With their Long Island Class B Championship last year and with the best players still leading them, Southampton High School’s Lady Mariners basketball team is poised for another strong season in 2013. But a second championship isn’t going to happen this year. On the other hand, the team won’t lose a single game, either. How can a team play an entire season and never lose a game, yet still not win a championship? By not winning any games, of course.
In the spirit of the Southampton School District’s recent decision to do away with class rankings and the coveted Valedictorian and Salutatorian distinctions next year, the administration and School Board has also decided to do away with competitive sports in the district, starting with the current season. Changes to the academic system begin next September when students with high grades will graduate summa cum laude, magna cum laude or cum laude. There could be nine or 90 summa cum laude students, if enough kids qualify, so Southampton students should get a good leg up with college acceptance boards.
This may not be so helpful for sports scholarships.
According to Arnie Lyle, director of the district’s newest committee, Southampton Athletics Means Everyone (SAME), Mariners teams will no longer win games or championships, since it would be unfair to the opposing teams that tried. “A team that plays well—or even not so well—should feel good about its achievements. Losing a game, especially a championship game, could be hard to take,” Lyle said. “We don’t want our kids to experience coming in second, or worse, at such a fragile time in their lives.”
The new “No-Loss-No-Win” system has been very successful during initial high school basketball non-league games, Lyle said, explaining how Mariners basketball now works. “We play just like normal, we just keep the scoreboard locked at 100 points,” he said. No individual statistics are recorded by Southampton, either, though opposing teams are permitted to keep their “less progressive” scoring and statistics in private.
“We also instruct the crowd to cheer for every basket attempt, even if it’s a horrendous air ball,” Lyle said, quickly adding, “Don’t quote me on the ‘horrendous air ball’ part. Our kids don’t get air balls or misses anymore—we call them ‘good tries.’”
The SAME director noted that teams are also required to hug their opponents after home games. “We couldn’t get other schools to sign off on hugging in their gyms, but I’m hoping they turn around on this one,” Lyle said. “Like the pursuit of academic excellence and/or superiority, sports should be a love-in, not all this cutthroat business of rank and position.”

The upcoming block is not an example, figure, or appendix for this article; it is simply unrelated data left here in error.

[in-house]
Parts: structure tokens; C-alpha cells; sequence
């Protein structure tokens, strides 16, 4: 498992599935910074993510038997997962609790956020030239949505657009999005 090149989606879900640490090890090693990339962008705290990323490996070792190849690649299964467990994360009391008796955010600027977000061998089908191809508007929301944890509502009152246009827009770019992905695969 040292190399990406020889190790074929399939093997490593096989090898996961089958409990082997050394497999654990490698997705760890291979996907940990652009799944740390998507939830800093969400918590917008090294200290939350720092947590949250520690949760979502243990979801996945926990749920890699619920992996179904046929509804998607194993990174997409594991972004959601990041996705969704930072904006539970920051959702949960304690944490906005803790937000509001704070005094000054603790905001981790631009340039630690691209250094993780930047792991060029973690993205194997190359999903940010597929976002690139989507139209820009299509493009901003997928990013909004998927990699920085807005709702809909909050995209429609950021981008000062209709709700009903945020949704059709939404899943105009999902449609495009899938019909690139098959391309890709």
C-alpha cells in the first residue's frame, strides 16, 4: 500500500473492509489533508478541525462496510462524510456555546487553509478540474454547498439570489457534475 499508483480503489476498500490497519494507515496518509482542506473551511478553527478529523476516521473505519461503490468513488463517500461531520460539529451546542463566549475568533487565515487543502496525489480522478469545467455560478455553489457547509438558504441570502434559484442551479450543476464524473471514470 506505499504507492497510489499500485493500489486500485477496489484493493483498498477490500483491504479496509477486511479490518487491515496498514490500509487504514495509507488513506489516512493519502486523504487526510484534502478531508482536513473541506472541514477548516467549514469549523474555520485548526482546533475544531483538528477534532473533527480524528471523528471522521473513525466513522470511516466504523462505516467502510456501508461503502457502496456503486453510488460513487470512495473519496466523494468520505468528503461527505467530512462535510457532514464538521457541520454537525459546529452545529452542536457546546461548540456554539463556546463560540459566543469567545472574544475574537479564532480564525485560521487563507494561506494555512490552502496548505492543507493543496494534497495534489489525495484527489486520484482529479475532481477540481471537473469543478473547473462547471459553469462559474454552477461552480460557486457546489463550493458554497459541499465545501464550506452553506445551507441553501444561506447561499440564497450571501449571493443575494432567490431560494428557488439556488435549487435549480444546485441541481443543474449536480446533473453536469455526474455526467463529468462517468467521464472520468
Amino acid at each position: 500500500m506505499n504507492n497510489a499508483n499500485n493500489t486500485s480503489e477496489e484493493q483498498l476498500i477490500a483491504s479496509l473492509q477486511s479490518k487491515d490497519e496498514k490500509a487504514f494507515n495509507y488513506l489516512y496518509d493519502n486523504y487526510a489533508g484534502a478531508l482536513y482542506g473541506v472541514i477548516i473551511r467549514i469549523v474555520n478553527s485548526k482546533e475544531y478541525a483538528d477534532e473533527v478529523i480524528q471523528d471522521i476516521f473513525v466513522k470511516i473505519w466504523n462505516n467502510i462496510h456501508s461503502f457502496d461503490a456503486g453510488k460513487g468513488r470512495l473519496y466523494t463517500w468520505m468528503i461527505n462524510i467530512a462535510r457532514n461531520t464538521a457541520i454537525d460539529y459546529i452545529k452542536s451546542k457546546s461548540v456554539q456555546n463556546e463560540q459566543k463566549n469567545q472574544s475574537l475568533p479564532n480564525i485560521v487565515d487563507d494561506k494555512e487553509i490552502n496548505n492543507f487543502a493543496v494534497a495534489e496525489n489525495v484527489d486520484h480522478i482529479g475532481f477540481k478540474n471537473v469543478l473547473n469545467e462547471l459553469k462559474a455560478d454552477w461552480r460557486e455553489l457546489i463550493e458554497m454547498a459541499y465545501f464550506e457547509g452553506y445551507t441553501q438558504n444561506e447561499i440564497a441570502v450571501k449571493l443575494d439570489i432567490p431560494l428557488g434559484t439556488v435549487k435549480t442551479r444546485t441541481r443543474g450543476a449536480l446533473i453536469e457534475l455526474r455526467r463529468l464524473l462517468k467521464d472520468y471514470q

A district coach, who spoke on the condition of anonymity, put down his crossword puzzle and virgin piña colada during an after-school practice last week to discuss the benefits he sees in No-Win-No-Loss. “Look, these players are learning to be independent and strong without the pressures of winning or losing. I’m allowing them to be self-starters, since I don’t have to make sure they’re performing at such a high level.”
One player, who also asked to remain anonymous, took a break from texting her boyfriend during practice to share her thoughts. “It’s all good. It took a while to get used to the idea, but it’s pretty awesome, actually. It turns out I’m pretty happy just chillin’ when no one is forcing us to work so hard,” she said. “This has been totally awesome for my social life, too.”
Opponents of No-Win-No-Loss say that since the new rule does not allow wins or individual player stats to be recorded, it could lead to fewer college athletic scholarships. But SAME supporters believe the student-athletes could get a real boost. “I think athletic scholarships will be at an all time high in Southampton,” Lyle said. “We’re hoping colleges will see that every one of our athletes is a winner, since none of them are losers.”
Following five scrimmages, the Southampton boys basketball team begins its League VII season at Center Moriches at 6:15 p.m. on Wednesday, December 12. The Lady Mariners will play a tournament at 2 p.m. on Saturday, December 8 at Suffolk Community College and a non-league game at Sachem East at 6:15 p.m. on Wednesday, December 12 before starting the League VII season with a home game and hugs against Center Moriches at 7 p.m. on Friday, December 14.